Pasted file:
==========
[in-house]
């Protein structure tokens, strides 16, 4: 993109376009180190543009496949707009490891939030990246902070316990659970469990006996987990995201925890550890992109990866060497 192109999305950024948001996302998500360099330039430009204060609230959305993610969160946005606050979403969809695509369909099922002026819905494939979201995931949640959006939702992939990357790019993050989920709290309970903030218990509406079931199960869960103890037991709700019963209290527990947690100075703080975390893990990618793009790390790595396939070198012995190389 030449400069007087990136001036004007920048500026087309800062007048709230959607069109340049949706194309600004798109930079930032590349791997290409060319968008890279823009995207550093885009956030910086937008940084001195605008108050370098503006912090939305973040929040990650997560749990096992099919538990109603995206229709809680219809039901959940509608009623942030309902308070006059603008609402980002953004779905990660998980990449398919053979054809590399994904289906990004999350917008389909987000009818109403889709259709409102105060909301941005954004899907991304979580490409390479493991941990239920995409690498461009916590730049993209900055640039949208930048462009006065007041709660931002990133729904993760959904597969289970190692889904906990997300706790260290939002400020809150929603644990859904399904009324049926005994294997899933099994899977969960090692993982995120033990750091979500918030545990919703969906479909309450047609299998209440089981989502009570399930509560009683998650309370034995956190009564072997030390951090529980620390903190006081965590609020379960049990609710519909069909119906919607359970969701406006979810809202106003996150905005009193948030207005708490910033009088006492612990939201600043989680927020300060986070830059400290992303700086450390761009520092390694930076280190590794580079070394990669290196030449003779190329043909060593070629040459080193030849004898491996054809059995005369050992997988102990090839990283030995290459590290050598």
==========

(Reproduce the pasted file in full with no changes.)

[in-house]
């Protein structure tokens, strides 16, 4: 993109376009180190543009496949707009490891939030990246902070316990659970469990006996987990995201925890550890992109990866060497 192109999305950024948001996302998500360099330039430009204060609230959305993610969160946005606050979403969809695509369909099922002026819905494939979201995931949640959006939702992939990357790019993050989920709290309970903030218990509406079931199960869960103890037991709700019963209290527990947690100075703080975390893990990618793009790390790595396939070198012995190389 030449400069007087990136001036004007920048500026087309800062007048709230959607069109340049949706194309600004798109930079930032590349791997290409060319968008890279823009995207550093885009956030910086937008940084001195605008108050370098503006912090939305973040929040990650997560749990096992099919538990109603995206229709809680219809039901959940509608009623942030309902308070006059603008609402980002953004779905990660998980990449398919053979054809590399994904289906990004999350917008389909987000009818109403889709259709409102105060909301941005954004899907991304979580490409390479493991941990239920995409690498461009916590730049993209900055640039949208930048462009006065007041709660931002990133729904993760959904597969289970190692889904906990997300706790260290939002400020809150929603644990859904399904009324049926005994294997899933099994899977969960090692993982995120033990750091979500918030545990919703969906479909309450047609299998209440089981989502009570399930509560009683998650309370034995956190009564072997030390951090529980620390903190006081965590609020379960049990609710519909069909119906919607359970969701406006979810809202106003996150905005009193948030207005708490910033009088006492612990939201600043989680927020300060986070830059400290992303700086450390761009520092390694930076280190590794580079070394990669290196030449003779190329043909060593070629040459080193030849004898491996054809059995005369050992997988102990090839990283030995290459590290050598």